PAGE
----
Coming Back to Campus in January? A Look into a Hybrid Semester and its Challenges

Like most students at Princeton, I am really looking forward to next semester.  Having taken into account the pandemic and the Princeton community’s well-being, the university is offering all undergraduates the option to return to campus, even though most classes will still largely be held online. Consequently, Spring 2021 will be the second time since the pandemic began where we can experience a different side of Princeton – a hybrid semester, where there will be a mix of in-person and virtual classes. A hybrid semester presents a lot of opportunities to enhance the educational experience from a fully virtual semester like the one we had this fall. Next semester, I am looking forward to the small things — like seeing more students outside of classes and interacting with them as guidelines allow. However, it is likely that there will be new and old challenges for students on and off-campus. Although it is difficult to predict exactly how the semester will unfold, I outline three challenges that stand out to me, so that we can prepare for them beforehand.

The Ongoing Pandemic. There will be challenges in keeping the Princeton community safe from COVID-19. Since it seems unlikely that a vaccine will be available to all students, faculty and staff, the risk of contracting the virus will remain high, especially with more students on campus. Furthermore, there is some uncertainty regarding how the semester will unfold. Therefore, it is good to keep tabs on any new developments posted on the Spring 2021 Princeton website and undergraduate email announcements. Regarding the COVID-19 risk, we can be comforted in that Princeton is undertaking robust preparation to handle testing and quarantine procedures for the incoming student, staff, and faculty populations including the establishment of a COVID-19 laboratory on-campus. The safety protocols are detailed and include responsibilities ⎯ in the form of a social contract ⎯ for everyone that will be present on/around campus. These protocols will include twice-weekly testing for COVID-19 (until possible adjustments in the future) and adherence to the face-covering (mask) policy of the university. Having been on-campus this semester, I have experience with these protocols, and I can attest that they are very manageable and easy to get accustomed to. Hence, I am confident that with everyone abiding by the social contract, it is likely that the semester will unfold safely ⎯ just like it has for the small number of students (about 300) that were on campus for fall 2020.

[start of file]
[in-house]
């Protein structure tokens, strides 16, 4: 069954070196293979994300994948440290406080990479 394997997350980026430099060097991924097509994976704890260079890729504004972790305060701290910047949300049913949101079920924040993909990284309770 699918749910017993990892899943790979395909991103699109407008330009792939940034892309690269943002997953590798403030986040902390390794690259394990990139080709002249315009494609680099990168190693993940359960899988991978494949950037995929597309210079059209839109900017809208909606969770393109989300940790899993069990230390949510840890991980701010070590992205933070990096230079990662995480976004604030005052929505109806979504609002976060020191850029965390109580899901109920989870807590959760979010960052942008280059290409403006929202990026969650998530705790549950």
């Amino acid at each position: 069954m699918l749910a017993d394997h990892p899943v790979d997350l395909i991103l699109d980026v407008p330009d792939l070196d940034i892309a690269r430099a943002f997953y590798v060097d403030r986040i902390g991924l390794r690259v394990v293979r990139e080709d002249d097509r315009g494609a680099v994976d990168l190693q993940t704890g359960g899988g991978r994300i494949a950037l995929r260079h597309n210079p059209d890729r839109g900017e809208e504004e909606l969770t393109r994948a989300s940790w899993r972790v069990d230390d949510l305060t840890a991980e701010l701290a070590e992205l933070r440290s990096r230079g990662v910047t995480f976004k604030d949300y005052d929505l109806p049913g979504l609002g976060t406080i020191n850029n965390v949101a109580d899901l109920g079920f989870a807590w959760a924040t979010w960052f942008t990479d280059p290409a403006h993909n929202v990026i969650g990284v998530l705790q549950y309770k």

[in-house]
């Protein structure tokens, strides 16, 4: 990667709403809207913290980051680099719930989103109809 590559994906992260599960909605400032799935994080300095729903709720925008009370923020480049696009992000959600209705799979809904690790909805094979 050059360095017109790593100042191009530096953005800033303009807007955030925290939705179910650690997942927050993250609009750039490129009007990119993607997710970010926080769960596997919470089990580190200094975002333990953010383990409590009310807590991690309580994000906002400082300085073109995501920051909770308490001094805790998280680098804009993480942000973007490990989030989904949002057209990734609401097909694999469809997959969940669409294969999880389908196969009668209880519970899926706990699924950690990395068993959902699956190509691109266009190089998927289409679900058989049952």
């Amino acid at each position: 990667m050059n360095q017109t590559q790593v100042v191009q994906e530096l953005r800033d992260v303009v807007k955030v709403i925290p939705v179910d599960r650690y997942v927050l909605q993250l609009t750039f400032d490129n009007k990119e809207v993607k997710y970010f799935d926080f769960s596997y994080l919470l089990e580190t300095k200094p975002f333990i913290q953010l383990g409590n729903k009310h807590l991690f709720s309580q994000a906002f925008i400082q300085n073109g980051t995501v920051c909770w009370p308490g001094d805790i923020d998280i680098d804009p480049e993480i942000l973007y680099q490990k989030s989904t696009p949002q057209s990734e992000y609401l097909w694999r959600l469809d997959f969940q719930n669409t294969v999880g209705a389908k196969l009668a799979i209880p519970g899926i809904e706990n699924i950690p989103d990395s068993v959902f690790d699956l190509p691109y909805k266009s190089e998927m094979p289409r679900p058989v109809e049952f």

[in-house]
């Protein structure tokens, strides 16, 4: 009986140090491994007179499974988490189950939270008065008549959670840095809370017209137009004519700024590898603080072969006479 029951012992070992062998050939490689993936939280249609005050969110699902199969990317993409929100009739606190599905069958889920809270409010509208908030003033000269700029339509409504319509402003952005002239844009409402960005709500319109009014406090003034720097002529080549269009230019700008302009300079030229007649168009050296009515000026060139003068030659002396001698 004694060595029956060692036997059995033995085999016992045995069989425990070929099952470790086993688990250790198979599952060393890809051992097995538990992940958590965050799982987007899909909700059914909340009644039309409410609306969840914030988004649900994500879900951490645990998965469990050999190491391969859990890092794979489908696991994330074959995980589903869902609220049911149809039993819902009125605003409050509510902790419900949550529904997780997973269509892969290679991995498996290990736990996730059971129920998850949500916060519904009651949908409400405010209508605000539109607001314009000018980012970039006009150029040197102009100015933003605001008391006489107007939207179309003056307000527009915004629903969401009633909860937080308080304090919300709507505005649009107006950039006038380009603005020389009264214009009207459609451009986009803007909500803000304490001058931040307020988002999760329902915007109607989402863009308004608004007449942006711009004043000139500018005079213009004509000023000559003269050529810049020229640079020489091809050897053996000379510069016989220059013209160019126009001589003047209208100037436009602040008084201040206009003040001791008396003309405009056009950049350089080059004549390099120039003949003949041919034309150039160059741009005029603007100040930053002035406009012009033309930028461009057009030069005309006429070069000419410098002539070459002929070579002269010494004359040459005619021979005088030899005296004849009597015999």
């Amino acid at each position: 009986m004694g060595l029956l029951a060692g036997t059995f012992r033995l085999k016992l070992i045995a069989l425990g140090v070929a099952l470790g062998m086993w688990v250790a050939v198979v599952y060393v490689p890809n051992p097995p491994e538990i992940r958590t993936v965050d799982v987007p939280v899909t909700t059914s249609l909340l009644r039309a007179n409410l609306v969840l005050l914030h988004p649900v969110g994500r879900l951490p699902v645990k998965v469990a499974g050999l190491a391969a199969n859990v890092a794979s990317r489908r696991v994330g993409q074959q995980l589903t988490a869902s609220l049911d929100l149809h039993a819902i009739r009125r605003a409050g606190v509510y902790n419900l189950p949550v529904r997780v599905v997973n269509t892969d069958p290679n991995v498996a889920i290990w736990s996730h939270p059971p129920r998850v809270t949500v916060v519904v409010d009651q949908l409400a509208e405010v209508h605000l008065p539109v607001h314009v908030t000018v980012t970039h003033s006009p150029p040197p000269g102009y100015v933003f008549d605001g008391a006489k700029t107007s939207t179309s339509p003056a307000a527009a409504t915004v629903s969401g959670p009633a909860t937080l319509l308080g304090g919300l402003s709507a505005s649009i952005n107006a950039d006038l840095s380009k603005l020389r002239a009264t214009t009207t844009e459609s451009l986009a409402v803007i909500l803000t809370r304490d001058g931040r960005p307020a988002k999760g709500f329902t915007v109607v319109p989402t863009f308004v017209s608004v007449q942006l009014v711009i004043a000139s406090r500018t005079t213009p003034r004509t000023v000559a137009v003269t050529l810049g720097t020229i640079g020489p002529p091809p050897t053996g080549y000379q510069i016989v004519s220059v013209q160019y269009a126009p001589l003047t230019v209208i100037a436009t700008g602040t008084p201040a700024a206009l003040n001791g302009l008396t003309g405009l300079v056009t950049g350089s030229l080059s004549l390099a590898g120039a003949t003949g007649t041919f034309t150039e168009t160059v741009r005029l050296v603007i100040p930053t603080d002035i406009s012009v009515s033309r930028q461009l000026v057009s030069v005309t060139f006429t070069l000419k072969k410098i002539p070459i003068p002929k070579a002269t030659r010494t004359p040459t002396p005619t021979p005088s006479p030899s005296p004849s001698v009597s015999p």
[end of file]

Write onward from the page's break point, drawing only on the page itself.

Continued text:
Risk of feeling isolated on campus. The second issue with a hybrid semester is related to increased feelings of isolation despite students being on campus and in near proximity to each other. I also speak from my experience here in that there were not many options for in-person interaction available this fall ⎯ almost all study-spaces were closed, and most students took classes from within their dorms. It is likely that these study spaces and common rooms will remain closed to students, giving us little options besides dorm rooms for virtual lectures and precepts next semester. For students used to having friends or family around while taking virtual courses, this isolation might be disorienting. Fortunately, there will be libraries other than Firestone that will be open in a limited capacity and it could be possible to attend classes from there. It is also helpful to know that CPS and PPN will be available to helps students in this and other psychological stressors that might arise during the semester.

Outside Firestone Library which is to be open in a limited capacity

Staying engaged with our studies. The third issue, in my view, is related to a virtual semester and keeping our school engagement high. Zoom fatigue, the “exhaustion that students feel when attending multiple Zoom meetings in a day”, will probably be highest as we enter the third semester of mostly virtual classes. Since most interactions will be through virtual calls, we must be willing to push through for, hopefully, just one more semester of mostly virtual classes. (With the newly developed vaccines against COVID-19, I am optimistic that students will be on campus in the fall ⎯ safe and with fewer restrictions.)

In conclusion, it is important to keep in mind the upcoming challenges of a hybrid semester and prepare for them. We have to adapt the good practices we had from past, fully virtual semesters to a hybrid one. My PCUR colleague Kamron has a wonderful article on how to time-manage during a zoom semester that you might find helpful next.

Yodahe Gebreegziabher, Natural Science Correspondent